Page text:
Last week, the ‘speaker’ manufacturer Sonos announced that it would be ending support for its legacy products. But, what does this mean for the other IoT devices in our homes, and how can we rethink ‘smart tech’?
Creating class objectives is arguably the most important part of my teaching process. If done correctly, I don’t really need to develop long, in-depth lesson plans (though I often do that anyways). Concrete class objectives allow for structure while also allowing for flexibility and the ability to respond to students on the fly. It really informs everything. I’ve typically stuck to a few ‘rules’ when creating class objectives. These include, having one action per objective, writing measurable (or observable) objectives, not having a laundry list of objectives (5 max), and using jargon-free language.
Recently, I’ve been experimenting with a new approach. Instead of the typical bulleted list, I’ve given students one overarching objective for my class and underneath I have broken down that objective into potential tasks students can undertake to achieve the overarching objective. Why make a big deal about such a subtle difference? Because a regular piece of feedback I’ve received from students is their lack of understanding of how my list of ‘measurable’ objectives fit together. How do they related to each other? And, it’s hard to argue with them.
Traditionally I’d have broken out class objectives into smaller, more manageable, bullet points. Let’s take the following as a hypothetical example.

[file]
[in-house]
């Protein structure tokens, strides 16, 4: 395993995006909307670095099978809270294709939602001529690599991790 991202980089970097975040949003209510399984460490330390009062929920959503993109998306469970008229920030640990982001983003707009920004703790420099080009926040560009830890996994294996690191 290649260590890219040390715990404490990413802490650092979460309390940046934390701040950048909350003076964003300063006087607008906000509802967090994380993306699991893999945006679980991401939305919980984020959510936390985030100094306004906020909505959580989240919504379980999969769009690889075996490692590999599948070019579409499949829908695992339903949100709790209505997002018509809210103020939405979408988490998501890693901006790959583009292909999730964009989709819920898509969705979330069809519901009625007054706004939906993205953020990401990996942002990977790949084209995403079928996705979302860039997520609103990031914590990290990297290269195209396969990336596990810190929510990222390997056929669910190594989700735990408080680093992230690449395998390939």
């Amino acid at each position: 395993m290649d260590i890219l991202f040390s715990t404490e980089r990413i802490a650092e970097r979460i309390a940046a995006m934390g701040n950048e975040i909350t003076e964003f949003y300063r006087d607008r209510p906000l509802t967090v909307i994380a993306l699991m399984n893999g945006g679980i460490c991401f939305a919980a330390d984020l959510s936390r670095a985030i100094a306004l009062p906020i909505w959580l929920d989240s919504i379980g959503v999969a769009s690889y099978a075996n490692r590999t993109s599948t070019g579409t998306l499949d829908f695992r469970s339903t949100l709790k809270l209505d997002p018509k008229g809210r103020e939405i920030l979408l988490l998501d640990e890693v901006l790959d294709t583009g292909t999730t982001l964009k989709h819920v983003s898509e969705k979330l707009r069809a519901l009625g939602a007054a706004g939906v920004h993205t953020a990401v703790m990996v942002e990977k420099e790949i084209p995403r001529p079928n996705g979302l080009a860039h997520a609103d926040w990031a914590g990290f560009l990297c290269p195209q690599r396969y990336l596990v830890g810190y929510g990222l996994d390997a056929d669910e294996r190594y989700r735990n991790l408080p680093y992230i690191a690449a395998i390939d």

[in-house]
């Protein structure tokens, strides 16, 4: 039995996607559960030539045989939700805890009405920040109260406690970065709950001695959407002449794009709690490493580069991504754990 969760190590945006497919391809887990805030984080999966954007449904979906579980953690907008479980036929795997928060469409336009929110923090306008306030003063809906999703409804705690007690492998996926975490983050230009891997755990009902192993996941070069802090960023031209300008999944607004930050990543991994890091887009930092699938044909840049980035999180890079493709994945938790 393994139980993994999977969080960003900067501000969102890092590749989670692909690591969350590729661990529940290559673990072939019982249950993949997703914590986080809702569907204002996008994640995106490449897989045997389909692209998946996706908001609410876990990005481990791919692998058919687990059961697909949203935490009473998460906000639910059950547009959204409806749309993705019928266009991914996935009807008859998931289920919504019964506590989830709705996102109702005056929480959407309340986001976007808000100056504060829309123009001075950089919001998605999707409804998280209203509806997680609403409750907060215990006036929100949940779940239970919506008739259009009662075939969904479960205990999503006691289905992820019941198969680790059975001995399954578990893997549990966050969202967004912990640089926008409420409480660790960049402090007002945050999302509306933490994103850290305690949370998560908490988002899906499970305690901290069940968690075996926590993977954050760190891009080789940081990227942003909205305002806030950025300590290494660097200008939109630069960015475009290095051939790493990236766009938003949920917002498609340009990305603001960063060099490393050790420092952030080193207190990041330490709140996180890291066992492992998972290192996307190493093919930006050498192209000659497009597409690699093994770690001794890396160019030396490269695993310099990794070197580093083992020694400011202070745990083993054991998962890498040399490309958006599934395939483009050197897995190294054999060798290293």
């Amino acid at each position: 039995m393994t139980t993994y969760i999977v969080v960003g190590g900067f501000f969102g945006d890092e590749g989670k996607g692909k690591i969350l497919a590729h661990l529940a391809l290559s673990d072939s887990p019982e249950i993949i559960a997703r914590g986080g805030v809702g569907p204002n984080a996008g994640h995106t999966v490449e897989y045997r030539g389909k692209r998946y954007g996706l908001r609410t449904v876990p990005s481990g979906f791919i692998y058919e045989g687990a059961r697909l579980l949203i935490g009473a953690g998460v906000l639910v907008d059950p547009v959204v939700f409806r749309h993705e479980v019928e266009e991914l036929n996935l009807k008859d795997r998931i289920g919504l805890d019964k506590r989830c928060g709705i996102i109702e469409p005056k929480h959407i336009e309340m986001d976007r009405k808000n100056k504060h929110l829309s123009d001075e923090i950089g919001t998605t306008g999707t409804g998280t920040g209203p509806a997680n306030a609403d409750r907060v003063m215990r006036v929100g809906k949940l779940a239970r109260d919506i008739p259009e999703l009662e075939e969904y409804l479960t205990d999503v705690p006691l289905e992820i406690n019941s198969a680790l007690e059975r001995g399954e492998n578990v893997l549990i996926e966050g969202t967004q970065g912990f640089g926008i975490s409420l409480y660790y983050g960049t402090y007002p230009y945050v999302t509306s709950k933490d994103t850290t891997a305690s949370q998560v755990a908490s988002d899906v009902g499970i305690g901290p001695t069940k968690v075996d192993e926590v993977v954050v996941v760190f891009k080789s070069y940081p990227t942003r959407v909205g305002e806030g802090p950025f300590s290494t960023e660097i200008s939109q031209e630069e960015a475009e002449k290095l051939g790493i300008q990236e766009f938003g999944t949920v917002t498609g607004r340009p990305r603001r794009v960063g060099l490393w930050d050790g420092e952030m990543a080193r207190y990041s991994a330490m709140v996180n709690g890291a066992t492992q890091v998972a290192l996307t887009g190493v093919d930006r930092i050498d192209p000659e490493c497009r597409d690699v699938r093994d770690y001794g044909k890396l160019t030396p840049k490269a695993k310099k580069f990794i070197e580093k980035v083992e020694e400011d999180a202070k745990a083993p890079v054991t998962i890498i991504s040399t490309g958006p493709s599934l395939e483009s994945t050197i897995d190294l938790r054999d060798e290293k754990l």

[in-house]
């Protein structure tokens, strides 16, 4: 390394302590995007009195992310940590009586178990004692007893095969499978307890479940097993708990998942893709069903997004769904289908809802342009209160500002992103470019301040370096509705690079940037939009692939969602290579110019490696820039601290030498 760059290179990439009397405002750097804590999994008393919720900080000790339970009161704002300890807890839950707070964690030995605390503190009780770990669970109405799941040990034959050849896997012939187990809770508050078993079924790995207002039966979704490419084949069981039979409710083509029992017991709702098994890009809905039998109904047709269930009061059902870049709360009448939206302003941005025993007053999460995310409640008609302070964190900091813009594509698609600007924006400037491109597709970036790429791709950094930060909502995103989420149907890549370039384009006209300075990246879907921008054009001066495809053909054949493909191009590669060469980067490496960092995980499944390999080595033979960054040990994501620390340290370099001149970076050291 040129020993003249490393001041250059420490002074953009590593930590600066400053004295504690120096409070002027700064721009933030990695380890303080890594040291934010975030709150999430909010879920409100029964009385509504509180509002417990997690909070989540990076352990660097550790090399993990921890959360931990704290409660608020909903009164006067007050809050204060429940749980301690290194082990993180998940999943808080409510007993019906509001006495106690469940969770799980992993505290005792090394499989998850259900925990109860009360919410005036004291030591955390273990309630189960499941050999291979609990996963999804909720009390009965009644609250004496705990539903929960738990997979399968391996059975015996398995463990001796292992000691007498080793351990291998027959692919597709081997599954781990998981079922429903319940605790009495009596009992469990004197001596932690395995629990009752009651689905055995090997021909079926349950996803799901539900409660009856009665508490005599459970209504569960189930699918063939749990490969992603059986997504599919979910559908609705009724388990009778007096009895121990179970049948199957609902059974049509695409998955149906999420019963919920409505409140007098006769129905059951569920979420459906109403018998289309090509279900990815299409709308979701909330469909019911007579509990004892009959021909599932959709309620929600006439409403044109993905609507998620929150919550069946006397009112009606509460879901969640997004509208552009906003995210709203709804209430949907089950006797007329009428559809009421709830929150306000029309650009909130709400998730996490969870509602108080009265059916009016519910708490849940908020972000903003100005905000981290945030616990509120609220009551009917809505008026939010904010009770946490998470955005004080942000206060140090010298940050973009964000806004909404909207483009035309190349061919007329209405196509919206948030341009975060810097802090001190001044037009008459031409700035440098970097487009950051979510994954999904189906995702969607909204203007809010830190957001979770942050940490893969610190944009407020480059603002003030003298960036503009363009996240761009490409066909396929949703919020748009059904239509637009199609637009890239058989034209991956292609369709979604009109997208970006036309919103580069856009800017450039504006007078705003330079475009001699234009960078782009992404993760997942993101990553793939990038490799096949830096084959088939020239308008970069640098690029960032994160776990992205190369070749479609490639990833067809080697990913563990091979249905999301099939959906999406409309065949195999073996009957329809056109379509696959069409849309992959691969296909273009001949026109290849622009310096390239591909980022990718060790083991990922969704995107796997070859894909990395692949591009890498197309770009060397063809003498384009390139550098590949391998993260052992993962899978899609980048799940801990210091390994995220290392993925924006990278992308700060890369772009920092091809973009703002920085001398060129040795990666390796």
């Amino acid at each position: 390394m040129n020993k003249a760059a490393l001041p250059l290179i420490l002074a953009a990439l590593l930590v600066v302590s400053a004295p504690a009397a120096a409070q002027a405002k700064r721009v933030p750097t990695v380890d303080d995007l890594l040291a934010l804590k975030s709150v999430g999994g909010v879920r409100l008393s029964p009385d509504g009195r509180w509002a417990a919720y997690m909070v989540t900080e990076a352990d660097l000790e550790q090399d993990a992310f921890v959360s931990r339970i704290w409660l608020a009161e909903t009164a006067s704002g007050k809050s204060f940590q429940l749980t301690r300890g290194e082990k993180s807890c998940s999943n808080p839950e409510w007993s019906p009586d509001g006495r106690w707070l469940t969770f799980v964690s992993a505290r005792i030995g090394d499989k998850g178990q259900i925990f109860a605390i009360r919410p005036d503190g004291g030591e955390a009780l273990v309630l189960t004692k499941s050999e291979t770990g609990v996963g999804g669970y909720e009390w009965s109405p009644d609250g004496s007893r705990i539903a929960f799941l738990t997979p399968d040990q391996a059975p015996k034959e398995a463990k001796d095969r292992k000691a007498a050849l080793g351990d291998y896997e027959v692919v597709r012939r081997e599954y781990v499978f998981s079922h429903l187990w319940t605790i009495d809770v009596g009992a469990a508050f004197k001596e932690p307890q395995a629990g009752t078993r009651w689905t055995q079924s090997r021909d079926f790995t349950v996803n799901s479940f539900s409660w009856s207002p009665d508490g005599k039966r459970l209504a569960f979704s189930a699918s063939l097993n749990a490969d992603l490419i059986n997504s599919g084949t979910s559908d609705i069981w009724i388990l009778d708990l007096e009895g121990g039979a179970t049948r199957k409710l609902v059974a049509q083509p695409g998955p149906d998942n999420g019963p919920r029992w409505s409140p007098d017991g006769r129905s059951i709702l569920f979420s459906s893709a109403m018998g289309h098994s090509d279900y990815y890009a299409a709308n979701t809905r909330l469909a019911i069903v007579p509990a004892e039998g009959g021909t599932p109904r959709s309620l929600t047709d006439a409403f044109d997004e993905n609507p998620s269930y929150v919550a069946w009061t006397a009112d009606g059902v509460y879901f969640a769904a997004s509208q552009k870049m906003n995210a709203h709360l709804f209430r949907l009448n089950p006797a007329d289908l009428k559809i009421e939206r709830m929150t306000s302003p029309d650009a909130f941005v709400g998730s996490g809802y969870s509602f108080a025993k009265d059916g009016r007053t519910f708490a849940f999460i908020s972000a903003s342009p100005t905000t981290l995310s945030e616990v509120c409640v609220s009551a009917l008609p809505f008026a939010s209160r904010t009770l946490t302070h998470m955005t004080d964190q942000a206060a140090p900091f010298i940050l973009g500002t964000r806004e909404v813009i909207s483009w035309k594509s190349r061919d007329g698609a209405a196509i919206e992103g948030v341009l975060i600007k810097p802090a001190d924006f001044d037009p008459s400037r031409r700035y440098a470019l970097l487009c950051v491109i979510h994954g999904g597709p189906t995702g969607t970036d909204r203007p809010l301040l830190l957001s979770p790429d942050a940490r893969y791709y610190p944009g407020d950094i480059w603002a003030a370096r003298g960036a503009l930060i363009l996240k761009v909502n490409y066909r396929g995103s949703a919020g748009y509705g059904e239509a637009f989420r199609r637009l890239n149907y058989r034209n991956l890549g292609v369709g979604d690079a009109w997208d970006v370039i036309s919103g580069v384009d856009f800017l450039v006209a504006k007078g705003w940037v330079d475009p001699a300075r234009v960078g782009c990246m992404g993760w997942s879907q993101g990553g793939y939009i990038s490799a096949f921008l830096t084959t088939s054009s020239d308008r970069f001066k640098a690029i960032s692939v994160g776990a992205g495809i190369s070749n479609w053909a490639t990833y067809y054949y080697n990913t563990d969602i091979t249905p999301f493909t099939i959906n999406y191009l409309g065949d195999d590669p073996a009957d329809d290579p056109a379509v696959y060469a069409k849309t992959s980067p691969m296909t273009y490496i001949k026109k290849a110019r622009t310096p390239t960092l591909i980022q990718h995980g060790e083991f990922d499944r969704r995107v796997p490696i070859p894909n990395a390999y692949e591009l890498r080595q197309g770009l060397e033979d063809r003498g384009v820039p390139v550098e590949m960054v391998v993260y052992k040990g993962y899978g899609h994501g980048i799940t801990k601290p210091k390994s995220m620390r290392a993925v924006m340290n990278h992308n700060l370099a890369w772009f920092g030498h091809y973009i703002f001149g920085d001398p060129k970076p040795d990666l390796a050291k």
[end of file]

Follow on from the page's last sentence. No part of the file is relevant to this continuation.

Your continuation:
“By the end of this class you will have
Located the class research guide
Searched two of the recommended databases
Found one peer-reviewed academic source
Cited one academic source using APA 7th edition”
Well, I can see how these objectives all lend themselves to conducting academic research and being successful in a research paper, but students might not. If I were to take my new approach, I might right something like the following
“By the end of this class, you will have made meaningful progress on your literature review assignment. This includes
Locating the class research guide
Searching two of the recommended academic databases
Finding at least one peer-reviewed academic article
Citing an academic article using APA 7th edition”
This isn’t a perfect example, since this is hypothetical. That being said, you can see the the bulleted list of objectives hasn’t changed much – except for the tense. The bullets are still measurable/observable from my perspective, but now they’re put in context by being placed under a larger goal or ‘theme.’ At this point you might be thinking “how much of a different could this possibly make in the classroom.” Well, originally I had a similar question for myself. Surprisingly, the difference in classroom engagement is quiet significant. Below I’ve provided a real world example from a recent class.